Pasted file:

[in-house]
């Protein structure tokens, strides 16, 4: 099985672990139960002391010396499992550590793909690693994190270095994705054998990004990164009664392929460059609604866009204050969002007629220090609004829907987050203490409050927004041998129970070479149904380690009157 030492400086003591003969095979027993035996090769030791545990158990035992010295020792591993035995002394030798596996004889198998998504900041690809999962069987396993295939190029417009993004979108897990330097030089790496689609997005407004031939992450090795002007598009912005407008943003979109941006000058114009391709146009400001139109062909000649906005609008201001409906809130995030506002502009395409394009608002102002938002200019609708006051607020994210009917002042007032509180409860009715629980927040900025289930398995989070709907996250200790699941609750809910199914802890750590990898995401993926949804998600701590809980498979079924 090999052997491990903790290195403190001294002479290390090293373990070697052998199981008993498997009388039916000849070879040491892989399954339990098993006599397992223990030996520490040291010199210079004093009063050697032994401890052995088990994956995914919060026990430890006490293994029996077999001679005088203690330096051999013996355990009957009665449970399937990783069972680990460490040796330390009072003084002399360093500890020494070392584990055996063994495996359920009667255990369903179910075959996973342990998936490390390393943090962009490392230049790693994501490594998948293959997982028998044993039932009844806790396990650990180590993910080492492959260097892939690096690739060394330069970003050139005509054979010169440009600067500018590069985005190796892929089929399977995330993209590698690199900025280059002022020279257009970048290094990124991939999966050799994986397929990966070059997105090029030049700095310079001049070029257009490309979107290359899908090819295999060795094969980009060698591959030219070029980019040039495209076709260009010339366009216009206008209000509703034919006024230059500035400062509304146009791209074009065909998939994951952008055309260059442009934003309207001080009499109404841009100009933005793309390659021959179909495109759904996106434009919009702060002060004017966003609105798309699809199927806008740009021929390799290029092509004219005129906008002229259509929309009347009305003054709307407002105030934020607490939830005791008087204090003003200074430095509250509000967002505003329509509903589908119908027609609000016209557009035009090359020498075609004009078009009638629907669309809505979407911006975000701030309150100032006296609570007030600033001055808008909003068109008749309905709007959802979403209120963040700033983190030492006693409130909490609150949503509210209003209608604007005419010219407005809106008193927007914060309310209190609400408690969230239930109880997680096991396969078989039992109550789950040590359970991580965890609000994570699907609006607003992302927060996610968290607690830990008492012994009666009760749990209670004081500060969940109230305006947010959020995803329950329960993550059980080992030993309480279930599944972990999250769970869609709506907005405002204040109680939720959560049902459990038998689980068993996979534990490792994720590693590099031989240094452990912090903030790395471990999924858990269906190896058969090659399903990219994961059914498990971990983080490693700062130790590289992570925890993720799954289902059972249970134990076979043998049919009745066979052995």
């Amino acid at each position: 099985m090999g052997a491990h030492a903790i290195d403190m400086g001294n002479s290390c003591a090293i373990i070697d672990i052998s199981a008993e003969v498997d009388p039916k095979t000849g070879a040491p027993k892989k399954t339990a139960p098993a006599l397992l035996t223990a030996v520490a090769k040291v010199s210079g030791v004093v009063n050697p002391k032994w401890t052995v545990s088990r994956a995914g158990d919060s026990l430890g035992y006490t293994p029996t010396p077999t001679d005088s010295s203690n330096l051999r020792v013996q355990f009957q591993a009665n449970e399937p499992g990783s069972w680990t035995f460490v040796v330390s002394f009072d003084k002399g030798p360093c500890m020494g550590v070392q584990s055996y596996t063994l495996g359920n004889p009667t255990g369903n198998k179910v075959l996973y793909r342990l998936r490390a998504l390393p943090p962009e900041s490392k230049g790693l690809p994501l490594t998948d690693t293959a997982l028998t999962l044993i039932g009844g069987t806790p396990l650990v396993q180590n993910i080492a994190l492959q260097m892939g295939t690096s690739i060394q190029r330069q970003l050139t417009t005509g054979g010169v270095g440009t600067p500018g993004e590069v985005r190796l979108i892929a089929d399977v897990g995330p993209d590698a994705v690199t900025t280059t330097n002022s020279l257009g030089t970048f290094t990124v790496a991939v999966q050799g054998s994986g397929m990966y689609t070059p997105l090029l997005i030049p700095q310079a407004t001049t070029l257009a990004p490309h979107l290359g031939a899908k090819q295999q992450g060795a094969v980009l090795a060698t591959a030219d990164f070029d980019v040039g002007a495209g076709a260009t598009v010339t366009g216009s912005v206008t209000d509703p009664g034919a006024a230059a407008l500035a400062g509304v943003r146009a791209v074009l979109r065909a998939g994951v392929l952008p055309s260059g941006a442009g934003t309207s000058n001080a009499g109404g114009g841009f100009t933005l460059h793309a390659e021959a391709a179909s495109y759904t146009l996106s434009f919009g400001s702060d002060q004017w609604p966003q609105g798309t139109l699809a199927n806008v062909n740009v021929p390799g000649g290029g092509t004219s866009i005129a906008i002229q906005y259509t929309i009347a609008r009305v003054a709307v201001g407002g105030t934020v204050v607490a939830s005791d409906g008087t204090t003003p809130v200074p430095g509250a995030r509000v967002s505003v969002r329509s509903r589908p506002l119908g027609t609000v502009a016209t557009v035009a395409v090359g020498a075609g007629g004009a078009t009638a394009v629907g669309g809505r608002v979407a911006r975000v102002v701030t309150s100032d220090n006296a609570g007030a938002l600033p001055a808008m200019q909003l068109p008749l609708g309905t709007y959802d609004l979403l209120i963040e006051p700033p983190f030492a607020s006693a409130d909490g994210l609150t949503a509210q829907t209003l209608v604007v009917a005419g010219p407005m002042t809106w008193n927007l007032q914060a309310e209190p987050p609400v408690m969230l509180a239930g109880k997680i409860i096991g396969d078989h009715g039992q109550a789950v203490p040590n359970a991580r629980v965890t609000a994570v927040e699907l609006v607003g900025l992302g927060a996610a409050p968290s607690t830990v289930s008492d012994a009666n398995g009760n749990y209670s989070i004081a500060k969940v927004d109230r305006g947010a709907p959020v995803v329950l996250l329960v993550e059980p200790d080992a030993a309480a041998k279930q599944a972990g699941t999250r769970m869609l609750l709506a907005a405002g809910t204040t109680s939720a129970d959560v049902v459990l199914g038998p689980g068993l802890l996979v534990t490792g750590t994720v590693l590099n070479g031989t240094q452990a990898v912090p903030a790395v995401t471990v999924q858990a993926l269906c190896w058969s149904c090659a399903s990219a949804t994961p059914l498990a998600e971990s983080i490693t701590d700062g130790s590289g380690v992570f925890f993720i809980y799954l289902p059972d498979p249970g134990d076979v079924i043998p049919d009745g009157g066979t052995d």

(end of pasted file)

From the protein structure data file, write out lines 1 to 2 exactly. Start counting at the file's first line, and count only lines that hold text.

[in-house]
């Protein structure tokens, strides 16, 4: 099985672990139960002391010396499992550590793909690693994190270095994705054998990004990164009664392929460059609604866009204050969002007629220090609004829907987050203490409050927004041998129970070479149904380690009157 030492400086003591003969095979027993035996090769030791545990158990035992010295020792591993035995002394030798596996004889198998998504900041690809999962069987396993295939190029417009993004979108897990330097030089790496689609997005407004031939992450090795002007598009912005407008943003979109941006000058114009391709146009400001139109062909000649906005609008201001409906809130995030506002502009395409394009608002102002938002200019609708006051607020994210009917002042007032509180409860009715629980927040900025289930398995989070709907996250200790699941609750809910199914802890750590990898995401993926949804998600701590809980498979079924 090999052997491990903790290195403190001294002479290390090293373990070697052998199981008993498997009388039916000849070879040491892989399954339990098993006599397992223990030996520490040291010199210079004093009063050697032994401890052995088990994956995914919060026990430890006490293994029996077999001679005088203690330096051999013996355990009957009665449970399937990783069972680990460490040796330390009072003084002399360093500890020494070392584990055996063994495996359920009667255990369903179910075959996973342990998936490390390393943090962009490392230049790693994501490594998948293959997982028998044993039932009844806790396990650990180590993910080492492959260097892939690096690739060394330069970003050139005509054979010169440009600067500018590069985005190796892929089929399977995330993209590698690199900025280059002022020279257009970048290094990124991939999966050799994986397929990966070059997105090029030049700095310079001049070029257009490309979107290359899908090819295999060795094969980009060698591959030219070029980019040039495209076709260009010339366009216009206008209000509703034919006024230059500035400062509304146009791209074009065909998939994951952008055309260059442009934003309207001080009499109404841009100009933005793309390659021959179909495109759904996106434009919009702060002060004017966003609105798309699809199927806008740009021929390799290029092509004219005129906008002229259509929309009347009305003054709307407002105030934020607490939830005791008087204090003003200074430095509250509000967002505003329509509903589908119908027609609000016209557009035009090359020498075609004009078009009638629907669309809505979407911006975000701030309150100032006296609570007030600033001055808008909003068109008749309905709007959802979403209120963040700033983190030492006693409130909490609150949503509210209003209608604007005419010219407005809106008193927007914060309310209190609400408690969230239930109880997680096991396969078989039992109550789950040590359970991580965890609000994570699907609006607003992302927060996610968290607690830990008492012994009666009760749990209670004081500060969940109230305006947010959020995803329950329960993550059980080992030993309480279930599944972990999250769970869609709506907005405002204040109680939720959560049902459990038998689980068993996979534990490792994720590693590099031989240094452990912090903030790395471990999924858990269906190896058969090659399903990219994961059914498990971990983080490693700062130790590289992570925890993720799954289902059972249970134990076979043998049919009745066979052995």